Ramadan Kareem: May this holy month bring peace, love, and joy to Bambi’s relatives, friends, and to all the observant Muslims!

Whether Ramadan will start on April 1 or April 2 this year, may the crescent moon bring not just the start of fasting, but also the sunshine of love.

Taken from El Jazera

To highlight this month of spirituality, self-discipline, love, giving (“Zakat”), and night celebrations [Iftar], Bambi would like to conclude with Mr. Florence Pagny’s beautiful French song, “Savoir aimer” [Knowing how to love], which is subtitled in English. May love fill people’s hearts, grow there, and spread to prevail in our world!

Ramadan Moubarak to those celebrating it!

The GEOfocus Channel: “Lebanon – A tiny but mind-blowing Middle Eastern country”

A couple of months ago, in an 11-minute video, the GEOfocus Channel featured Lebanon, describing its history, geography, people, weather, and food. Bambi just took the time to watch this very well-done production. Thank you GEOfocus Channel.

After watching the documentary shown below, Bambi wondered what melody to symbolically offer to her birth country. In the end, she chose a beautiful 10-year-old song, entitled Lebanese Night, performed in English and Arabic, by Mr. Chris De Burgh and Ms. Elissa. She hopes you will enjoy discovering or re-listening to their song!

Meet Ms. Leila Milki, an award-winning Lebanese-American artist: She plays the piano, the guitar, and sings in several languages!

Bambi just discovered the unique talent of Ms. Leila Milki… thanks to YouTube.

Ms. Milki is an award-winning Lebanese-American artist: https://www.leilamilki.com/

To her, Bambi will say: Thank you, bravo, and please keep singing and making our world a more beautiful place!

This being said, Bambi is eager to share with you her precious musical discovery!

The first song in French was Ms. Melki’s tribute to Beirut in August 2021 (one year after the surrealistic port explosion). She chose to interpret Mr. Jacques Brel’s “Ne me quitte pas” [Please, do not leave me]. She does not know about you, but Bambi’s heart will always be moved by the powerful text/melody of this eternal song. Thank you, Ms. Leila Milki, for your beautiful interpretation!

The second French song is La Bohème. The late Mr. Aznavour would have been proud to listen to this version of his beautiful song, Bambi is convinced!

The third English song is “Freedom” by Beyoncé. Bravo as well!

And now, if you are homesick for the Christmas season, here is an English carol for you :). What a very nice fourth song!

The fifth song is a great Medley of Fairouz’ Nihna Wel Amar Giran [The moon, our neighbour] and Ms. Edith Piaf’s La vie en Rose. Bravo to the two artists!

Finally, the last song is Fairouz’ Bint el Shalabiaya [a song about a pretty girl]. Bambi hopes you will enjoy it, especially you Alexis if you are reading until now :).

Congrats-Mabrouk to Ms. Sandra Succar, Lebanon’s World Champion in Mixed Martial Arts!

A picture of Ms. Sandra Succar taken from the internet. Congratulations to her!

Bambi would like to begin by thanking her friends Nadim and Hala for sharing the wonderful news. She is also grateful for her sister Roula for sharing the video below on her Twitter account. This being said, bravo to the talented Ms. Sandra Succar, the 23-year-old Lebanese athlete in Mixed Martial Arts (MMM): She offered her country a World Championship. Mabrouk to the Champion of the Land of the Cedars!!!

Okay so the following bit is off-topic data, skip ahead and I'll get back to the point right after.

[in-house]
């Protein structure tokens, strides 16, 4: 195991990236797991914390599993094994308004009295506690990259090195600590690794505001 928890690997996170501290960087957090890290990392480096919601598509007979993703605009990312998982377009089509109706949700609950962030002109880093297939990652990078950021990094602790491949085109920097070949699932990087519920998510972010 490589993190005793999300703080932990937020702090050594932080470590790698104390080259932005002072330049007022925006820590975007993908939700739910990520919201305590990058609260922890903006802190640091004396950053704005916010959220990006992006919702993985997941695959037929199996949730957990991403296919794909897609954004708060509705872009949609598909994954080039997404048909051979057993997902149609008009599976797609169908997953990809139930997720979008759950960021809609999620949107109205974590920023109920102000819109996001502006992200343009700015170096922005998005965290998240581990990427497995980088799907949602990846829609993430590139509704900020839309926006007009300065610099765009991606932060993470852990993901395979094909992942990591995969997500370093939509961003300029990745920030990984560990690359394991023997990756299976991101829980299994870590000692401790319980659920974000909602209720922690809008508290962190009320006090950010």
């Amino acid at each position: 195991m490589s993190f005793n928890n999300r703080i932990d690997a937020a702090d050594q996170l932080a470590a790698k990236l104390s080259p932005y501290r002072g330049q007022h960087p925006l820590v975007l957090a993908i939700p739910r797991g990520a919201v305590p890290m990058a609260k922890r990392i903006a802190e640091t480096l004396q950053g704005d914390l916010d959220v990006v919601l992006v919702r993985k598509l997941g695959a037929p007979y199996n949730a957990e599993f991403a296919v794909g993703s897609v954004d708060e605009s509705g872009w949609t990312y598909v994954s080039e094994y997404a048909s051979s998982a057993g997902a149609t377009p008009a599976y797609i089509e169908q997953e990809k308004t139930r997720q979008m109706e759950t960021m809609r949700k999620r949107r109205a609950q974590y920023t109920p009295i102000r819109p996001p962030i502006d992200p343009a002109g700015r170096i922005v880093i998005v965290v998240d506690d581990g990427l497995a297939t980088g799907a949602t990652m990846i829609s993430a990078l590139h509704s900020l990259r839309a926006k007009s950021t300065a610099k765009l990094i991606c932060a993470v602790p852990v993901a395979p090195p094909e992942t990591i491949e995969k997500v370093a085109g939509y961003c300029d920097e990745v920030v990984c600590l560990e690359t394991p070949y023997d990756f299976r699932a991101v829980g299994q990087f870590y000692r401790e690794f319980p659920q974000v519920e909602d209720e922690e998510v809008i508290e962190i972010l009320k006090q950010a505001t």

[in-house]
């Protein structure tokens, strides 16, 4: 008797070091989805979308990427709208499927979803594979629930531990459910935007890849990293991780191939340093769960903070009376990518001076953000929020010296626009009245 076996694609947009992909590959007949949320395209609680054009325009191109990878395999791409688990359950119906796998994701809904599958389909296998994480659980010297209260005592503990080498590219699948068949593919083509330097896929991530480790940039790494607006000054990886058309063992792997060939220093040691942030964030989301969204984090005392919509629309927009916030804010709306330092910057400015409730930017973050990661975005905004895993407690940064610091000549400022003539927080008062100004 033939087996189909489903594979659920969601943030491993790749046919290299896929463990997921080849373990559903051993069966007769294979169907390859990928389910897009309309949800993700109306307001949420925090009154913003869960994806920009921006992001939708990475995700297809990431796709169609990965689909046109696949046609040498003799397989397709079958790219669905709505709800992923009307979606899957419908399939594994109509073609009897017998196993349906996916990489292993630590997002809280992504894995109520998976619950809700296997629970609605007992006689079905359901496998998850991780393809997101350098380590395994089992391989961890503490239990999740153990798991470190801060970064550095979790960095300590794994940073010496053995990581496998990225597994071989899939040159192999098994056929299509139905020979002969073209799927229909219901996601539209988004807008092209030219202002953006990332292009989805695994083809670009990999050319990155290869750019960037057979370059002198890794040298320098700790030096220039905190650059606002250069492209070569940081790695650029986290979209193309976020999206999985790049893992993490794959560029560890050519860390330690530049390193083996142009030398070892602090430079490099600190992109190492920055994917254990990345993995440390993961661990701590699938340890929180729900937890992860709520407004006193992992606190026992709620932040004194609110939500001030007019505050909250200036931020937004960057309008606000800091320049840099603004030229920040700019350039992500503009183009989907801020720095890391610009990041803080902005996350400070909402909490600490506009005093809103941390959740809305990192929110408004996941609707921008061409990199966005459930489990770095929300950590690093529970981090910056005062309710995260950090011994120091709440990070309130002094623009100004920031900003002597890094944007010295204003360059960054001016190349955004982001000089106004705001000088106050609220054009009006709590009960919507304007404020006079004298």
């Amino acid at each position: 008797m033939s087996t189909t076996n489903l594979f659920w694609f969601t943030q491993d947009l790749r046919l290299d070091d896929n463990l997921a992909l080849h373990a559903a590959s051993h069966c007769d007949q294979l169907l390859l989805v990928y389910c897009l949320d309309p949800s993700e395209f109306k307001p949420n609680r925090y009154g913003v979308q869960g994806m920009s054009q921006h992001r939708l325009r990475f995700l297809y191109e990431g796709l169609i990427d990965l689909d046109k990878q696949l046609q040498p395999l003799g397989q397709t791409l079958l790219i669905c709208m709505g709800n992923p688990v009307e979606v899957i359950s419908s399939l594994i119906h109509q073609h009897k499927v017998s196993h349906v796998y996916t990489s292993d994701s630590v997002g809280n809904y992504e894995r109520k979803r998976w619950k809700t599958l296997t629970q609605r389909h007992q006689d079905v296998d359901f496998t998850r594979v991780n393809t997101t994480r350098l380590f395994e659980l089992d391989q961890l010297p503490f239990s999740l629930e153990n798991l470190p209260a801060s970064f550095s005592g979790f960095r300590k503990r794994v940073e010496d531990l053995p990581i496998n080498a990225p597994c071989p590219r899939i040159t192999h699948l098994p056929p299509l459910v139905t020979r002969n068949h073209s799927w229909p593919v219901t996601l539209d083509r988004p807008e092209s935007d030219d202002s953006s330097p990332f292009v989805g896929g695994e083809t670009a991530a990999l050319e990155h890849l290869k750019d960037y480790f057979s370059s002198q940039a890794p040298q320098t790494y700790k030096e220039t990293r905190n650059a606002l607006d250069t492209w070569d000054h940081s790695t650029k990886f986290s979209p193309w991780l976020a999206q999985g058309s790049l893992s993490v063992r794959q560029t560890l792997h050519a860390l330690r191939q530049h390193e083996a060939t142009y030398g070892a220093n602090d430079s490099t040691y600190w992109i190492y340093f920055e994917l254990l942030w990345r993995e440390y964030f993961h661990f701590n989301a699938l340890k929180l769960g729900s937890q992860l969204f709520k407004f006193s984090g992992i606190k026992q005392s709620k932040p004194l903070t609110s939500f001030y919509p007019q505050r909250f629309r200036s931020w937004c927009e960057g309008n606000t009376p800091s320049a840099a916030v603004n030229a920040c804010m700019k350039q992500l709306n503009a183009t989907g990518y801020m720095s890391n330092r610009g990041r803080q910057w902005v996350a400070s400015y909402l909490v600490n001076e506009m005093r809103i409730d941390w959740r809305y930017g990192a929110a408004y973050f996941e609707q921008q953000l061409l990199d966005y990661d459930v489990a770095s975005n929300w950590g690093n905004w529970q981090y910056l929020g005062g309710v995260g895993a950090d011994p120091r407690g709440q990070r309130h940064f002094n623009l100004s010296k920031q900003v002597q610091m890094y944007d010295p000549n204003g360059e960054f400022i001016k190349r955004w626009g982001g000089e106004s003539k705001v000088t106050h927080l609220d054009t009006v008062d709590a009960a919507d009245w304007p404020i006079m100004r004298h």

Below you can listen to Ms. Succar in English (with her moving words about her country that is going through very dark days!). She also shares her winning strategy. Isn’t it refreshing and sweet (like this athlete’s family name) to finally hear joyful news from Lebanon?

Think of it. The athletes of Lebanon are totally on their own: No public support, no gas to drive to their training places, no power to have electricity while training or resting at home, no energy to heat their place (this winter and spring have been very cold), perhaps little or no food in their fridge… and if they have access to all the latter, it is HIGHLY expensive (due to hyperinflation). Yet, they work hard and dream big!

Likely because of all the above, Bambi had tears in her eyes when she listened to the Lebanese National Anthem (segment on the radio). Bravo and thanks again Ms. Sandra Succar!

To conclude this post, Bambi will offer “our” Champion two songs: (1) The National anthem of her country– kids’ style, subtitled in English and (2). Mr. Ramy Ayach’s Mabrouk [Congrats] song :)!

Good-bye Honourable Claudette Bradshaw: What an inspiring (former) federal politician!

Bambi’s heart is heavy… She just read the sad news from Moncton in the CBC (https://www.cbc.ca/news/canada/new-brunswick/claudette-bradshaw-dies-72-1.6399).

She sends her condolences first to Ms. Claudette Bradshaw’s family as well as to her close friends, former colleagues, former staff, Canada’s scientific community, healthcare providers, and families affected by or supporting individuals with the Fetal Alcohol Spectrum Disorder (FASD). What a loss for Canada and for us in NB in particular… What an impressive chapter that is turned!

Indeed, Ms Bradshaw has been a high-calibre Liberal federal politician for many years. She was the Minister of Labour, Minister responsible for the Francophonie, Minister of State and also Minister responsible for homelessness (https://www.ourcommons.ca/Members/en/claudette-bradshaw(134)/roles).

She was competent, authentic, and devoted (i.e., people-oriented, principled, etc.). With all due respect to all the good politicians of the entire world, the honourable Claudette Bradshaw was something else. Thanks to her for all what she has done for her country and people.Thank goodness her legacy will stay with us. Her memory, both political and human, will surely be eternal.

Indeed, Ms. Claudette Bradshaw has inspired MANY Canadians, including Bambi. Among her significant contributions, we are all grateful for her incredible championship for Fetal Alcohol Syndrome, across the country, and particularly here in her native New Brunswick.